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US DOJ files for immediate injunction to halt enforcement of Texas abortion law

07:05  15 september  2021
07:05  15 september  2021 Source:   abcnews.go.com

Will Abortion Dominate the 2022 Midterms?

  Will Abortion Dominate the 2022 Midterms? It’s possible that given the current and near-future actions of the U.S. Supreme Court, abortion could matter more than ever to pro-choice voters.The legal calendar makes it entirely possible. Whatever the murky trajectory of legal maneuvering over Whole Women’s Health v. Jackson — the case that triggered last week’s Supreme Court order at least temporarily green-lighting a pre-viability abortion ban — compliance (so far) of abortion providers is giving pro-choice Americans a taste of what life was like before Roe v. Wade struck down state abortion bans in 1973.

After announcing their lawsuit last week, the U.S. Department of Justice Tuesday evening filed for an immediate injunction to halt Texas' enforcement of their restrictive law banning most abortions in the state.

"The State of Texas adopted S.B. 8 to prevent women from exercising their constitutional rights," the DOJ says in their motion. "This attempt to shield a plainly unconstitutional law from review cannot stand. The United States seeks a temporary restraining order or a preliminary injunction enjoining the enforcement of S.B. 8."

a group of people standing in front of a crowd © Jordan Vonderhaar/Getty Images MORE: How the Texas abortion law may actually be enforced

Department officials wrote that the order "is necessary to protect the constitutional rights of women in Texas and the sovereign interest of the United States in ensuring that its States respect the terms of the national compact," adding that "it is also necessary to protect federal agencies, employees, and contractors whose lawful actions S.B. 8 purports to prohibit."

Democrats have a high-risk, high-reward plan to save Roe v. Wade

  Democrats have a high-risk, high-reward plan to save Roe v. Wade The Women’s Health Protection Act, explained.Last week, the Supreme Court permitted a Texas law that effectively bans abortions after the sixth week of pregnancy — before many people are even aware they are pregnant — to take effect. Meanwhile, the Court is expected to decide a case by June 2022, Dobbs v. Jackson Women’s Health Organization, which it could use to explicitly overrule Roe v. Wade.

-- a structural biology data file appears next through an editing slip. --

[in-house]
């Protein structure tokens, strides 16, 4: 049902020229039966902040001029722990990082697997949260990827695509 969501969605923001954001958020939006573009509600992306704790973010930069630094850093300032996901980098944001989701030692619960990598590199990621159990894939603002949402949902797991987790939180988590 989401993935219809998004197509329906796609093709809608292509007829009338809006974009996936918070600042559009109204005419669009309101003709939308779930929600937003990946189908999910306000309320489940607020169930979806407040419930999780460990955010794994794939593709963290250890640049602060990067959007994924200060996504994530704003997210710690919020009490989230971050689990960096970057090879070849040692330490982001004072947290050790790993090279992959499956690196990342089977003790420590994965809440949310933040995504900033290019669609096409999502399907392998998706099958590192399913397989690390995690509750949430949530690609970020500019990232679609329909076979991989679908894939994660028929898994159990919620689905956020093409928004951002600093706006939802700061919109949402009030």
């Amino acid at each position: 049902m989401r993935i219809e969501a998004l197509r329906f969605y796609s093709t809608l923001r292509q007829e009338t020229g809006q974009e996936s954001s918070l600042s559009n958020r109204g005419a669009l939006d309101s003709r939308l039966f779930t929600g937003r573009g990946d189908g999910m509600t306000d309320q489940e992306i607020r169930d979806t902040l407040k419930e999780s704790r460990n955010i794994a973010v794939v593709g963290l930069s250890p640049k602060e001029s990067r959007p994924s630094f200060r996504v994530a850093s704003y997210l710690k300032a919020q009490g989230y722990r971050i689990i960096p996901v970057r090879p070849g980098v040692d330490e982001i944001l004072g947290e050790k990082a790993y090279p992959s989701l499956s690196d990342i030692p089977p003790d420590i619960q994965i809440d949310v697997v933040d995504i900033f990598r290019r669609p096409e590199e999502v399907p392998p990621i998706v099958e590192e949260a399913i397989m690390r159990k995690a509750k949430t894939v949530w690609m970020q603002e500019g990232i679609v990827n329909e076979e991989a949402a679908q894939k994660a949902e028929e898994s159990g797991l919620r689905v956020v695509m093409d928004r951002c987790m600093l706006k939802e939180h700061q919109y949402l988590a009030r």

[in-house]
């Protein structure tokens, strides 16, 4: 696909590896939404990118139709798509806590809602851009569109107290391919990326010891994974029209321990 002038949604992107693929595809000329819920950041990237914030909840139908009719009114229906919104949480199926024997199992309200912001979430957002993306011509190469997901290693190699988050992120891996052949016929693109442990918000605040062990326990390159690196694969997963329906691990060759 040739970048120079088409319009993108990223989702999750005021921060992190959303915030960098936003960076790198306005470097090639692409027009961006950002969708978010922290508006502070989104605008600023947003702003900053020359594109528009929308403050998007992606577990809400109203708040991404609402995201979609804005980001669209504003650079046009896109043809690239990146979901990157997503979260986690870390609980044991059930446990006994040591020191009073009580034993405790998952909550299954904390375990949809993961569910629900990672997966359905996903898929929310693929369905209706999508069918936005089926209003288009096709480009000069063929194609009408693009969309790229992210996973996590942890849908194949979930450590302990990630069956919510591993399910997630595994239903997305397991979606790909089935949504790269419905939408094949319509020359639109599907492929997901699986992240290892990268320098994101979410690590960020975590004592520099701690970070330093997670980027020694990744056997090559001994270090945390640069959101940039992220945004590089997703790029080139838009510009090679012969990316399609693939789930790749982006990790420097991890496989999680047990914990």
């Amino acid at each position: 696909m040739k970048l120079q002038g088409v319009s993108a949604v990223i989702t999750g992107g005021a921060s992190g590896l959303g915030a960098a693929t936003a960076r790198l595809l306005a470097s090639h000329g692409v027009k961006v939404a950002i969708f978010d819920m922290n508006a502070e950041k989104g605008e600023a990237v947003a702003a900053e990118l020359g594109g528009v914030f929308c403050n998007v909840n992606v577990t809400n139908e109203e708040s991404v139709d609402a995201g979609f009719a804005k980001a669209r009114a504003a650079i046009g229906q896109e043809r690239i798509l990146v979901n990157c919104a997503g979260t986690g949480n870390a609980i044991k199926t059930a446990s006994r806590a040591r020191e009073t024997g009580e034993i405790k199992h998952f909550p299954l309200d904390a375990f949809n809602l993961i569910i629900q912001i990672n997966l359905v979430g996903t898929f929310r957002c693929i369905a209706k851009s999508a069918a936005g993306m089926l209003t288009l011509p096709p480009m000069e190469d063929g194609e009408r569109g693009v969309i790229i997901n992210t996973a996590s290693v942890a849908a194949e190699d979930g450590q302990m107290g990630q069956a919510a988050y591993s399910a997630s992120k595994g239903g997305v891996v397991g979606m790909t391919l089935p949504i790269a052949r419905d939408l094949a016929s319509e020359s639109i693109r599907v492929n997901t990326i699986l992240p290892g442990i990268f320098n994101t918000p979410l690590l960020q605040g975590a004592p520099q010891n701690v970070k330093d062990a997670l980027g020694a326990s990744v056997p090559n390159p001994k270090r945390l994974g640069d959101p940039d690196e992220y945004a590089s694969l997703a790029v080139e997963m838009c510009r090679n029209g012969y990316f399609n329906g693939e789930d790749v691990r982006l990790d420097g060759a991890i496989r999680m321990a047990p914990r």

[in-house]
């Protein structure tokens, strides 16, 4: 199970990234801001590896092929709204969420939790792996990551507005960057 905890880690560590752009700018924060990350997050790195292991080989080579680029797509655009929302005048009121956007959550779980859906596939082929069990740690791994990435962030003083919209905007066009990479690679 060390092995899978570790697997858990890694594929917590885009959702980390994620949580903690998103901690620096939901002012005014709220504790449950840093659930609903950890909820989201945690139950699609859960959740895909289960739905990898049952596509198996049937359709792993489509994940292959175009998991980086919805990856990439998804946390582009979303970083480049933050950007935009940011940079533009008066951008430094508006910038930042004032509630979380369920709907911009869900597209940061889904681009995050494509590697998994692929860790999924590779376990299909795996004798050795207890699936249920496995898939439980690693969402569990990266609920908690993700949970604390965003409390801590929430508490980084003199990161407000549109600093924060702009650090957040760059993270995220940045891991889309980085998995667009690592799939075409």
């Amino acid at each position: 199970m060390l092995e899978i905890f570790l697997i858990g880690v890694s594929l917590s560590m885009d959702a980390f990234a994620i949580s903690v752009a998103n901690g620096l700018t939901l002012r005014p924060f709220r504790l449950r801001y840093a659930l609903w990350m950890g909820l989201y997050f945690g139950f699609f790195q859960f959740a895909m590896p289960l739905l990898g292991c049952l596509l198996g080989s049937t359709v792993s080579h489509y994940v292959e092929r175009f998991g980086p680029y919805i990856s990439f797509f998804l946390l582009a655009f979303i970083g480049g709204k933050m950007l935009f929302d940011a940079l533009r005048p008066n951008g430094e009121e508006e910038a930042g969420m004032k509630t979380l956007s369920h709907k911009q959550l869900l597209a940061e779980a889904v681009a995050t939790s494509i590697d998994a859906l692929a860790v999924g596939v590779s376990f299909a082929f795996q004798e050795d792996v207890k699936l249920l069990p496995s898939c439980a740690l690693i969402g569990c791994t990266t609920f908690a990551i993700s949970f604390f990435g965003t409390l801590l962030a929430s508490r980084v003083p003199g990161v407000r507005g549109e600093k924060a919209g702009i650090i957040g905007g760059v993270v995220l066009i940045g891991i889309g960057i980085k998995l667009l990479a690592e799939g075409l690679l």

a group of people standing in front of a crowd: Abortion rights activists rally at the Texas State Capitol on Sept. 11, 2021, in Austin, Texas. © Jordan Vonderhaar/Getty Images Abortion rights activists rally at the Texas State Capitol on Sept. 11, 2021, in Austin, Texas.

"The United States has the authority and responsibility to ensure that Texas cannot insulate itself from judicial review for its constitutional violations and to protect the important federal interests that S.B. 8 impair," the DOJ's motion says.

Attorney General Merrick Garland announced last week that the Justice Department had filed a lawsuit against the state of Texas, challenging its abortion law. The move set up a high-stakes legal battle after the Supreme Court allowed the law to go into effect earlier this month. Garland also said at the time that the DOJ was seeking an immediate court order preventing the enforcement of S.B. 8 in Texas.

Big Tech Companies Helped Fund Far-Right Groups Pushing for Texas Abortion Ban

  Big Tech Companies Helped Fund Far-Right Groups Pushing for Texas Abortion Ban Corporate backlash to the Texas abortion ban has so far been narrow and targeted, but one notably quiet sector has plenty of room—and money—to work with: Big Tech. A review of public disclosures from Facebook, Google, and Amazon shows the tech giants have for years funded some of the most influential conservative political organizations and dark money groups responsible for the war on abortion rights. Those groups include The Federalist Society, the Heritage Foundation, the American Enterprise Institute, the Committee for Justice, and the Republican Attorneys General Association.

a person standing in front of a brick building: FILE Signage is seen at the headquarters of the United States Department of Justice (DOJ) in Washington, D.C., U.S., May 10, 2021. © Andrew Kelly/Reuters FILE Signage is seen at the headquarters of the United States Department of Justice (DOJ) in Washington, D.C., U.S., May 10, 2021.

The lawsuit accuses Texas lawmakers of enacting the law -- which bans physicians from providing abortions after a fetal heartbeat is detected, or as soon as six weeks into a pregnancy -- "in open defiance of the Constitution."

And in a press conference, Garland said Texas Republicans are crafting a "statutory scheme" through the law "to nullify the Constitution of the United States."

MORE: Desperation, 'crisis' at Planned Parenthood clinic under new Texas abortion law

It's unclear when the judge might rule on the DOJ's emergency request.

Why Republicans Are Scared of Texas’ New Abortion Ban .
For years, conservative legislators have passed increasingly restrictive abortion laws, knowing they’d be struck down by the courts. Now, Republicans are going to have to defend their views at the ballot box. And that might not go well for them.But if it’s the victory conservatives were hoping for, why aren’t high-profile Republicans celebrating it? Senate Republican leader Mitch Mconnell — never one to shy away from a political fight — had only this to say about the Supreme Court’s ruling: “I think it was a highly technical decision.

usr: 0
This is interesting!